Moffitt Cancer Center
Mayor Ken Welch Makes Decision on TPA/Moffitt Development
After a thorough vetting process by the Community Benefits Advisory Council (CBAC) as part of the Community Benefits Agreement (CBA) process, and negotiations with developers, Mayor Kenneth T. Welch has determined the TPA/Moffitt project does not provide sufficient community benefit and is not selecting them for development of property located on the 800 block of 1st Ave. South.
Specifically, the proposal, even after guidance and recommendations from the community and the CBAC and negotiations with City staff, did not sufficiently address the administration’s goals for affordable and workforce housing on projects developed on city-owned land. The initial proposal included 10% affordable housing, which was negotiated to 15% and, ultimately, 17.5%.
“I appreciate the TPA/Moffitt team’s work to increase the level of community benefits within their proposal. However, our city faces continued challenges with affordable and workforce housing access, and community consensus is clear on the priority of housing as a component of equitable economic development,” Mayor Welch said.
“We must ensure we are strategically and equitably utilizing City assets to respond to community needs. This decision reflects my administration’s intentionality on the issue of equitable economic development.”
The Mayor’s negotiations with the TPA/Moffitt group resulted in a final proposal of 400 total residential units, with 70 affordable and workforce housing units, half reserved for those earning at or below 80% of the Area Median Income (AMI) and half for those earning at or below 120% AMI.
The CBA process worked. The CBAC was successful in vetting the TPA/Moffitt proposal, the first project considered under the CBA, and was able to increase community benefit through that process. The CBAC then voted to support the benefits proposed in the project, but referred further negotiation, specifically on housing affordability inclusion, to Mayor Welch or his designee.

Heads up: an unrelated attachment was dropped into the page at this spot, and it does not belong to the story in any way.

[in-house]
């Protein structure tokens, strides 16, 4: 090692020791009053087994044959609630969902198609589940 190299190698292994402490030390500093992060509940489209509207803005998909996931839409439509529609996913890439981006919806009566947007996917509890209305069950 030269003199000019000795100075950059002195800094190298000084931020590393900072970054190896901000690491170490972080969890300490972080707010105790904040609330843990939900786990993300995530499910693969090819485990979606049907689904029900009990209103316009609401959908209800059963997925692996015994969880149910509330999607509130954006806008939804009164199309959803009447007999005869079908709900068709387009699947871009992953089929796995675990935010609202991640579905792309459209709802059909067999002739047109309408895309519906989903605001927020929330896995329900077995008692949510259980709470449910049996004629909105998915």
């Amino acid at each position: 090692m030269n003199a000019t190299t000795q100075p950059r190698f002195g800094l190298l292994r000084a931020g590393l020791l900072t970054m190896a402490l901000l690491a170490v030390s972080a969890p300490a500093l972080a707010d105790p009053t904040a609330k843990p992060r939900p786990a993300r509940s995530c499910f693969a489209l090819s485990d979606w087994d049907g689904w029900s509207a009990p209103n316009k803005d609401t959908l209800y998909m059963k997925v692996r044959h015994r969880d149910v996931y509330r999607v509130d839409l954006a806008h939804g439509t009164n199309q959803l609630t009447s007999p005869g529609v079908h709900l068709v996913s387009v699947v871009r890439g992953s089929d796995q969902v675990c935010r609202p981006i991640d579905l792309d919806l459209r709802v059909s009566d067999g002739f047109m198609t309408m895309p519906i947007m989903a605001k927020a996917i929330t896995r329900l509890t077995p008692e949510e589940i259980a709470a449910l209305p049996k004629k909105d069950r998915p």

Added Mayor Welch: “This was a strategic decision based on community benefit, shared priorities, and the significant value of the subject city land. The proposed project included many attractive components, including access to a 75,000 square-foot cancer center. While we welcome the addition of this facility and hoped we could successfully negotiate this plan to meet our community benefit goals, negotiations did not meet needed affordable housing. We hope future opportunities can be identified to further plans for such a center in our city.”
With limited access to city-owned land, it is incumbent upon City leaders to carefully scrutinize its utilization to ensure maximum benefits to the community. The CBA ordinance and process were created to fulfill that obligation.
Next steps: No immediate next steps have been identified, but the City does have options, which will be considered in alignment with the administration’s Pillars for Progress and Principles for Accountable and Responsive Governance. Those options include continued use as parking while future opportunities are evaluated or issuing a Request for Proposals laying out a specified vision for the site. With the CBA process now established, an RFP can include City objectives to be clearly communicated to the development community, an element that was lacking in the current process as an unsolicited proposal.